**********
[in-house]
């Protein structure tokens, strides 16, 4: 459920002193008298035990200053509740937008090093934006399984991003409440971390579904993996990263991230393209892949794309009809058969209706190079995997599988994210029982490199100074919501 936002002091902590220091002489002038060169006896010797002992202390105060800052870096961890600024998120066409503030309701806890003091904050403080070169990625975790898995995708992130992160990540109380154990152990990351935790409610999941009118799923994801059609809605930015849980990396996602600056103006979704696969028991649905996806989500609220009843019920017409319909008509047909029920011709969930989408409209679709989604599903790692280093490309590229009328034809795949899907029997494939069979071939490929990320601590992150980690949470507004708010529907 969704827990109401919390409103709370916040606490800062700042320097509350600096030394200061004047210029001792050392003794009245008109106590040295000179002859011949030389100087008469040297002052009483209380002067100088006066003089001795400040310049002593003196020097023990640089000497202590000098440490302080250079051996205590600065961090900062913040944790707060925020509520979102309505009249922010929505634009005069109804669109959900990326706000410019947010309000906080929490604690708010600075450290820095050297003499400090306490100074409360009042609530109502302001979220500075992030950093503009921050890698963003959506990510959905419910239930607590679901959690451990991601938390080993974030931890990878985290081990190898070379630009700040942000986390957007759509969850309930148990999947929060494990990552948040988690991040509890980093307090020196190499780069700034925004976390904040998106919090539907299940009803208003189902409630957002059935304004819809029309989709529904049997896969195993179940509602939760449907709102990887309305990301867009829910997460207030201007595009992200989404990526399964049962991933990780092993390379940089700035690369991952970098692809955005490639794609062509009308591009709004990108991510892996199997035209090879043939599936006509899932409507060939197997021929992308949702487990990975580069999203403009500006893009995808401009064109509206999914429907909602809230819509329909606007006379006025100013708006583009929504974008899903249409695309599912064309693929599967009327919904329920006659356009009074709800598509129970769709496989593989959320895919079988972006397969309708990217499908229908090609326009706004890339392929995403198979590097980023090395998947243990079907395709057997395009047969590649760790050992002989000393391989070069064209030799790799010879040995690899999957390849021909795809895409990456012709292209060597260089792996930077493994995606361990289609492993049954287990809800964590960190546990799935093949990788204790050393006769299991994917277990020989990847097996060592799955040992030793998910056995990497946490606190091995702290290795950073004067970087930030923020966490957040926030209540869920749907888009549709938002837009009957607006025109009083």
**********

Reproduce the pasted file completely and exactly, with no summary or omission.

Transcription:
[in-house]
């Protein structure tokens, strides 16, 4: 459920002193008298035990200053509740937008090093934006399984991003409440971390579904993996990263991230393209892949794309009809058969209706190079995997599988994210029982490199100074919501 936002002091902590220091002489002038060169006896010797002992202390105060800052870096961890600024998120066409503030309701806890003091904050403080070169990625975790898995995708992130992160990540109380154990152990990351935790409610999941009118799923994801059609809605930015849980990396996602600056103006979704696969028991649905996806989500609220009843019920017409319909008509047909029920011709969930989408409209679709989604599903790692280093490309590229009328034809795949899907029997494939069979071939490929990320601590992150980690949470507004708010529907 969704827990109401919390409103709370916040606490800062700042320097509350600096030394200061004047210029001792050392003794009245008109106590040295000179002859011949030389100087008469040297002052009483209380002067100088006066003089001795400040310049002593003196020097023990640089000497202590000098440490302080250079051996205590600065961090900062913040944790707060925020509520979102309505009249922010929505634009005069109804669109959900990326706000410019947010309000906080929490604690708010600075450290820095050297003499400090306490100074409360009042609530109502302001979220500075992030950093503009921050890698963003959506990510959905419910239930607590679901959690451990991601938390080993974030931890990878985290081990190898070379630009700040942000986390957007759509969850309930148990999947929060494990990552948040988690991040509890980093307090020196190499780069700034925004976390904040998106919090539907299940009803208003189902409630957002059935304004819809029309989709529904049997896969195993179940509602939760449907709102990887309305990301867009829910997460207030201007595009992200989404990526399964049962991933990780092993390379940089700035690369991952970098692809955005490639794609062509009308591009709004990108991510892996199997035209090879043939599936006509899932409507060939197997021929992308949702487990990975580069999203403009500006893009995808401009064109509206999914429907909602809230819509329909606007006379006025100013708006583009929504974008899903249409695309599912064309693929599967009327919904329920006659356009009074709800598509129970769709496989593989959320895919079988972006397969309708990217499908229908090609326009706004890339392929995403198979590097980023090395998947243990079907395709057997395009047969590649760790050992002989000393391989070069064209030799790799010879040995690899999957390849021909795809895409990456012709292209060597260089792996930077493994995606361990289609492993049954287990809800964590960190546990799935093949990788204790050393006769299991994917277990020989990847097996060592799955040992030793998910056995990497946490606190091995702290290795950073004067970087930030923020966490957040926030209540869920749907888009549709938002837009009957607006025109009083």